"The big fear is are we going to ratchet up our consumption as we did in 2006?"
On the positive side, while the City had been in a "fair amount of chaos" at the start of the water crisis, it now had much better control over water demand, and had a world-class system of pressure management. This saved 62 million litres of water a day.
Winter welcomed the removal of Day Zero from 2019, and said it was bad for Cape Town's reputation to have the symbol of Day Zero hanging over it.
"We had to get that monkey off our backs."
Wits professor Bob Scholes of the Global Change and Sustainability Research Institute said the City's decision that there would be no Day Zero in 2019 would have been fundamentally a technical one.
"It would not make a lot of sense to say there was going to be a Day Zero if the data showed that there wasn't going to be one."
Scholes said there was a possibility that the 85% dam level would not be reached this year, and it might be that water restrictions would be relaxed but not totally lifted.
He said the water crisis had been a strong learning curve for City officials, politicians and the public.
"But the question is, what is the retention time of that learning, and how long before we go back to our wicked ways?" Scholes said.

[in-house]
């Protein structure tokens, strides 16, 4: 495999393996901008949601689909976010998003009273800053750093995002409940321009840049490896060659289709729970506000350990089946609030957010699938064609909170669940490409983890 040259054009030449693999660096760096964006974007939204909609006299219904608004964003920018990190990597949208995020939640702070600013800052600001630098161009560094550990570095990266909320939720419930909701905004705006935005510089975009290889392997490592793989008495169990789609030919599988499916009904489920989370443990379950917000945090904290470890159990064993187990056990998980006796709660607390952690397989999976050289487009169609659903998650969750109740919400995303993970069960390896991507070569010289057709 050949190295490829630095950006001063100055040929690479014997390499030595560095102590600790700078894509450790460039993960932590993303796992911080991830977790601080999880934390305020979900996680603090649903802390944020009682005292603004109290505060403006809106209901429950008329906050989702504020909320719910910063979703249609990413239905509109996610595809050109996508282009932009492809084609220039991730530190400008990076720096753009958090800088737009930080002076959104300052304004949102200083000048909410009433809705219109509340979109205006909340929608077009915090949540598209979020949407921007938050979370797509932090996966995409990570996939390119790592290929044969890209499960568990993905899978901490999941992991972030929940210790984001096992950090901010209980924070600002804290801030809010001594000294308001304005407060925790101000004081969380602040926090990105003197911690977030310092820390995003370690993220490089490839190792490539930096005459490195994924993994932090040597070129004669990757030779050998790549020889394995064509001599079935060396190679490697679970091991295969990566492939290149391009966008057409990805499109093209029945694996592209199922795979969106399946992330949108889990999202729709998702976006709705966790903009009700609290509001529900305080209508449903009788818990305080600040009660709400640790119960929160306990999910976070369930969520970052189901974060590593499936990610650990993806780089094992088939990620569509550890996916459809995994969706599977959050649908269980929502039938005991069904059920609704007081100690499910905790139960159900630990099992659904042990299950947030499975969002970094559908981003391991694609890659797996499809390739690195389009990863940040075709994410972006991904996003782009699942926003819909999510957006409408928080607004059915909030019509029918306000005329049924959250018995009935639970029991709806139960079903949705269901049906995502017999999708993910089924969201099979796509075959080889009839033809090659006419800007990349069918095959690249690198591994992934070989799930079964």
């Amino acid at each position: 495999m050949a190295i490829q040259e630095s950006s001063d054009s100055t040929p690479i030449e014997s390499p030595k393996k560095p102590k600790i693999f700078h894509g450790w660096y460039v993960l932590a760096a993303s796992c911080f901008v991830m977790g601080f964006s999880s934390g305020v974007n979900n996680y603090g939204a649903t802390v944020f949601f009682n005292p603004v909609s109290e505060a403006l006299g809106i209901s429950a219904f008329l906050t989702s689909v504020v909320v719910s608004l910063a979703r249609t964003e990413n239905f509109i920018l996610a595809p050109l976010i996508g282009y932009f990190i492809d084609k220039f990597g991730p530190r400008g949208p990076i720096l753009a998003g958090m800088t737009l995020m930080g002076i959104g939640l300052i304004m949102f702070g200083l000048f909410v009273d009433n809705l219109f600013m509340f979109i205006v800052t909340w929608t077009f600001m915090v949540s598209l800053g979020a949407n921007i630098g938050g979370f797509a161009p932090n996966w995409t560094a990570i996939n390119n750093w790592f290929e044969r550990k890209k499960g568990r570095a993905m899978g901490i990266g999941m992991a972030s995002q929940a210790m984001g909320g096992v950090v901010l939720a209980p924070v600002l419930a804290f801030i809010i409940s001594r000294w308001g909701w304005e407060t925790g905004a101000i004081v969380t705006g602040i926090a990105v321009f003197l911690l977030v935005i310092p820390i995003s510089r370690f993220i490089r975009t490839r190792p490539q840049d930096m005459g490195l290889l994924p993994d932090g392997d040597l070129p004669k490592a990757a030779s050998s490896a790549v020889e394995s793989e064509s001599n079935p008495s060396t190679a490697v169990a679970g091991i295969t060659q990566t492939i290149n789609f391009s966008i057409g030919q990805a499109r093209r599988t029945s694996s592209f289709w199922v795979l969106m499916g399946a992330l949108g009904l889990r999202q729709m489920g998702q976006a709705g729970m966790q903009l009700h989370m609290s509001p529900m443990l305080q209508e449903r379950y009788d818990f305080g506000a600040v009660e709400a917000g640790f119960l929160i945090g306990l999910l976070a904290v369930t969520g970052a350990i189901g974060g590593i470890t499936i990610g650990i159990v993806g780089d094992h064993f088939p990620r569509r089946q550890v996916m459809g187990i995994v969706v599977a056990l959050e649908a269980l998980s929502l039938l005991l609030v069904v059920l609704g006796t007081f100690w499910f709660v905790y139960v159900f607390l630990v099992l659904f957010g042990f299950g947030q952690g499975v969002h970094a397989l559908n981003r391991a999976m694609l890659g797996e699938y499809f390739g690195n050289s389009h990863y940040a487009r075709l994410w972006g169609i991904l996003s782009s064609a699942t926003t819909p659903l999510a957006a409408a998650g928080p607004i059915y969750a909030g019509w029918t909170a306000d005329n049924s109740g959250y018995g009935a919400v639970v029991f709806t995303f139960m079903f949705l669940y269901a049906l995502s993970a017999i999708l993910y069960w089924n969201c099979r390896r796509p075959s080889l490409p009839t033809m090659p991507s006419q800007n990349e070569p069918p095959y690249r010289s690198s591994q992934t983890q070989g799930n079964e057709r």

Environmental teacher and activist Patrick Dowling said it was a relief that Cape Town did not have to be the first major city to have the taps turned off.
High water consumption ways
Dowling believed the water crisis had brought home the message about the value of water and how it was being wasted "even to the non-environmentally minded."
"For instance, nurseries are no longer saying things like 'special today - pansies', but rather 'have you got your mulch?' And a lot of people who could afford it have invested in rainwater tanks and grey water systems.
"But I think the City is jumping the gun a bit regarding relaxing of restrictions. The dams filling up is something to be happy about, but in terms of the precautionary principle, it is a bit early to get over-joyous about it and talk about easing restrictions," Dowling said.
While it was good to see the winter rainfall pattern changing back, the climate change predictions were that the rainfall in the western half of the Western Cape would decrease and temperatures increase.
"Never again will we be able to go back to our old high water consumption ways. A lot of people have learned that they can live on far less," Dowling said.
Asked to comment, Sputnik Ratau, spokesperson for the Department of Water and Sanitation, said the lifting or relaxing of the water restrictions would be decided by "the reality on the ground" in October.
He said if restrictions were eased now, it might "encourage people to let consumption patterns go haywire".
"It is still early days and I'm not sure why they want to hurry it through. We will be in discussions with the City and make them understand why we need to make an assessment at the end of the hydrological cycle in October. At the moment, until the hydrological year comes to an end, restrictions remain as they are," Ratau said.